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Section 4.1 Notes
• Weathering is the process by
which natural forces break down
rocks.
• There are 2 types of weathering:
1. Mechanical weathering
2. Chemical weathering
• Mechanical weathering is the
breaking up of rocks by physical
forces.
• There are 4 main types:
1. Ice wedging
2. Exfoliation
3. Plant root growth
4. Abrasion
• When water freezes, it expands.
When water freezes in the cracks
and pores of rocks, the force of its
expansion is strong enough to
split the rocks apart.
• The process in which layers or
sheets of rock gradually break off
due to the expansion of the rock
caused by a decrease in pressure.
• Trees, bushes, and
other plants may take
root in cracks of rocks.
As the roots of these
plants grow, they
wedge open the
cracks.
• The process of wearing down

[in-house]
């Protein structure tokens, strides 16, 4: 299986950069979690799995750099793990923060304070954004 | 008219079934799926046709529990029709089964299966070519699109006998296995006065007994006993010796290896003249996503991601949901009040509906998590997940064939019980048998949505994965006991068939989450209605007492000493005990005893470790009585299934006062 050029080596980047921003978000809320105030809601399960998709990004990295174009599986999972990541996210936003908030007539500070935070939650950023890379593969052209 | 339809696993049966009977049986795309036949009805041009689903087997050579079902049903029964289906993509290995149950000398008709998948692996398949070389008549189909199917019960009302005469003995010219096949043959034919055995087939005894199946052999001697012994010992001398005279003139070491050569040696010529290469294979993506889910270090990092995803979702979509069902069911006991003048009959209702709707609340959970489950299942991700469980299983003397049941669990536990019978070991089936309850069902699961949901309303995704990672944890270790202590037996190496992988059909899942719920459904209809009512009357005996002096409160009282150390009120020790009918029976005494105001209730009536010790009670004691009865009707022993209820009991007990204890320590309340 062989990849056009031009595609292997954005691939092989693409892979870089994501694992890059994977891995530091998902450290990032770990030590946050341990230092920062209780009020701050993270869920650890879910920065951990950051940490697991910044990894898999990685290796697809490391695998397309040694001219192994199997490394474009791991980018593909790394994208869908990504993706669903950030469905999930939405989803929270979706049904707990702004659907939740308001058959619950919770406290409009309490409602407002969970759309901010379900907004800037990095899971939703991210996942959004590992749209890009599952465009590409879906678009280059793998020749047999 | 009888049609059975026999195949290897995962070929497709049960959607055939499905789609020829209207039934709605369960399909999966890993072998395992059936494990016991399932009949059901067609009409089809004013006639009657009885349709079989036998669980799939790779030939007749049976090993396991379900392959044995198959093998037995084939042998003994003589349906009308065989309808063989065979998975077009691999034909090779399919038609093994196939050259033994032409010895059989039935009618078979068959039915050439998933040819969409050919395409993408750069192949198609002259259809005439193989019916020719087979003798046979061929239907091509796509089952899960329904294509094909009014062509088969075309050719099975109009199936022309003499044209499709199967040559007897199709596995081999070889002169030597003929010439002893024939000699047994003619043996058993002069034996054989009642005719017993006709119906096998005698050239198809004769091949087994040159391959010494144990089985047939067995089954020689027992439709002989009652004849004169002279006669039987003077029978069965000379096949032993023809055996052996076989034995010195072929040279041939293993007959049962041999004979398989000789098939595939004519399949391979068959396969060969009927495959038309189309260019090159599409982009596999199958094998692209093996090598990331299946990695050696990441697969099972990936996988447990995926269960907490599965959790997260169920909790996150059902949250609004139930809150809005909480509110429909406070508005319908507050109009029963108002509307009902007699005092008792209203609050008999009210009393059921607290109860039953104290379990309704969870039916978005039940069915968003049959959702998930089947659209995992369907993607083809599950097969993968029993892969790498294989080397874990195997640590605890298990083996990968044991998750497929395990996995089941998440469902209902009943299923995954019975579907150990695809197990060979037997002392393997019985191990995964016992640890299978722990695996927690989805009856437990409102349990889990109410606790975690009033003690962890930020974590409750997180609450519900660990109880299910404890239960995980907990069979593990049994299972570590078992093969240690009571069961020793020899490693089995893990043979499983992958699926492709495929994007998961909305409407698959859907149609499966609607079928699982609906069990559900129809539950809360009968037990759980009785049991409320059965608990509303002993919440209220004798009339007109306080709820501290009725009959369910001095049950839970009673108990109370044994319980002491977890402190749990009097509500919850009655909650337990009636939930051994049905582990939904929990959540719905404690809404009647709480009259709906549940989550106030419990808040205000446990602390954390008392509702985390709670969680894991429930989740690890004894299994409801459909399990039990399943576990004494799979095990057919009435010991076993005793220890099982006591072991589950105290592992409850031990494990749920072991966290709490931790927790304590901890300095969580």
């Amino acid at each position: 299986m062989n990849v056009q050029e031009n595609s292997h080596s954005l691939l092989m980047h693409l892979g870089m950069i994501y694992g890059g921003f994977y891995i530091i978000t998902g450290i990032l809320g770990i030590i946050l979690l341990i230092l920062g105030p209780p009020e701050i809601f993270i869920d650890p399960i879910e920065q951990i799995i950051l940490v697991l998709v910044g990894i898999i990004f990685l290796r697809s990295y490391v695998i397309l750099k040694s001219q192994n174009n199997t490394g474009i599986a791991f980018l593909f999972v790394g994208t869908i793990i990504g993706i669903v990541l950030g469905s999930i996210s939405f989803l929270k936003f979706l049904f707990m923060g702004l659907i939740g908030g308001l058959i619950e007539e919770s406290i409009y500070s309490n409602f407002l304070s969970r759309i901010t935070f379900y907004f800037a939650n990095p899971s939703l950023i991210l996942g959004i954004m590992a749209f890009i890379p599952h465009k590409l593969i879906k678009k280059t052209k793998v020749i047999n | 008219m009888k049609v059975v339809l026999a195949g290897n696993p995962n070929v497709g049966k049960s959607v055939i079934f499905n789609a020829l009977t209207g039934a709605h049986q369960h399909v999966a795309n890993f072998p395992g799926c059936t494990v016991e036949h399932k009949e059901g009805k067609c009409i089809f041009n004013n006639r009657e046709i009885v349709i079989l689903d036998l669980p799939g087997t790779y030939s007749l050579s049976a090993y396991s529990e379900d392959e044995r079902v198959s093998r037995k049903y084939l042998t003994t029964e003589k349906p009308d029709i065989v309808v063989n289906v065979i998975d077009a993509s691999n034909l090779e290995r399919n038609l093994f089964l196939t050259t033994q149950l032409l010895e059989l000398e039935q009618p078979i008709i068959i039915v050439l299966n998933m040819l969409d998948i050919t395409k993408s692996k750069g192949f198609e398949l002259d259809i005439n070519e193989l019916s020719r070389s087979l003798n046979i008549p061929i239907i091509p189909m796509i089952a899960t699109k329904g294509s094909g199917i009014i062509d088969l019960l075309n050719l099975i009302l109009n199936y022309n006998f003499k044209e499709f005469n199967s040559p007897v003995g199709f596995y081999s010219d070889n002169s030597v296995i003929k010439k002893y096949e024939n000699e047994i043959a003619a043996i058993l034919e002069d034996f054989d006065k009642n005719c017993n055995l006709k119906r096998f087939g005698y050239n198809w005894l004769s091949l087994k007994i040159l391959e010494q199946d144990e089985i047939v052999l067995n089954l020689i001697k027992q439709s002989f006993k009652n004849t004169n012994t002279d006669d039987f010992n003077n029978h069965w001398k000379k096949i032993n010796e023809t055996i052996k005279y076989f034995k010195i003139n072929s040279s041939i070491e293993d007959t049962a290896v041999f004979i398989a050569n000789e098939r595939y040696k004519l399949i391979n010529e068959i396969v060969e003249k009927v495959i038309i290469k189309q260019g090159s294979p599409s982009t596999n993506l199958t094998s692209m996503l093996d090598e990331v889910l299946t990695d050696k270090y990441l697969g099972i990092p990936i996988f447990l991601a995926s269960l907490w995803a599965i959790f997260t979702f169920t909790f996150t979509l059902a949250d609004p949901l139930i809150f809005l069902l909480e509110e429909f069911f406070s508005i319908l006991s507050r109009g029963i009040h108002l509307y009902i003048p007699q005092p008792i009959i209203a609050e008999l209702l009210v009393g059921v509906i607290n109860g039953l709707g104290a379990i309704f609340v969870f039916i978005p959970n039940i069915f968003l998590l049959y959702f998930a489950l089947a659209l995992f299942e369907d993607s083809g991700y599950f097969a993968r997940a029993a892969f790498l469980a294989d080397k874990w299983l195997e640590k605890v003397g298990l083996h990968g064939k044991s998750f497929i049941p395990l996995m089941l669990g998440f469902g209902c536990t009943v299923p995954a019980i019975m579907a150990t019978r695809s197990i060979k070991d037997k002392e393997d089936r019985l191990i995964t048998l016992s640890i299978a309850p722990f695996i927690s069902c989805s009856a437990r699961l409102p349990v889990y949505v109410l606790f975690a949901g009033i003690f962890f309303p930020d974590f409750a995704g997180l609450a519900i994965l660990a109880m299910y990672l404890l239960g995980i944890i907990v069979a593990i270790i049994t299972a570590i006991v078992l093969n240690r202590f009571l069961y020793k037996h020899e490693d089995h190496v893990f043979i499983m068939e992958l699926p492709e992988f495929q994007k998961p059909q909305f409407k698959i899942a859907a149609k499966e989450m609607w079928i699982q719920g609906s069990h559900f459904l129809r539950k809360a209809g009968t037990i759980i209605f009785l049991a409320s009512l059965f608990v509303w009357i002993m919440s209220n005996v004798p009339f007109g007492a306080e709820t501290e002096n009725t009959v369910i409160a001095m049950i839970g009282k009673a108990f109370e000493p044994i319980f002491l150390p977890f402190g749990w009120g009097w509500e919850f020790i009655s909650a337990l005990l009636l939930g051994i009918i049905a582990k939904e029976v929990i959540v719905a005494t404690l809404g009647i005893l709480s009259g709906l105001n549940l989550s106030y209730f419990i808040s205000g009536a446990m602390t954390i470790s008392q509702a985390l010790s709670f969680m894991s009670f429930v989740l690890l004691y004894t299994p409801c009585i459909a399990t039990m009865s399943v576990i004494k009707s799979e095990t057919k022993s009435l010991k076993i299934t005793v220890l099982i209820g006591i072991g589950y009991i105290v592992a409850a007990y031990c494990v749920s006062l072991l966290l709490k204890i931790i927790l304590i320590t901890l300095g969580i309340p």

by friction, the rubbing of one
object or surface against
another.
• The breakdown of rocks by
chemical reactions that change
the rocks’ makeup, or
composition.
• There are 2 main types:
1. Dissolving
2. Rusting
• Water is the main cause
of chemical weathering.
• Many more minerals
dissolve in water that is
slightly acidic – like
lemonade.
• The oxygen in air is also
involved in chemical
weathering.
• Many common minerals
contain iron. When these
minerals dissolve in water,
oxygen in the air and the
water combines to produce
rust.
• Most weathering occurs over long
periods of time – hundreds,
thousands, or even millions of
years.
• There are 3 Influential factors:
1. Surface area
2. Rock composition
3. Climate
• The more of a rock’s surface that is
exposed to air and water, the faster
the rock will break down.
• Different kinds of rock break down
at different rates.
• Chemical weathering occurs faster
in hot, wet regions than it does in
cold, dry regions.
• Mechanical weathering caused by
freezing and thawing occurs more
in cold regions than in hot regions.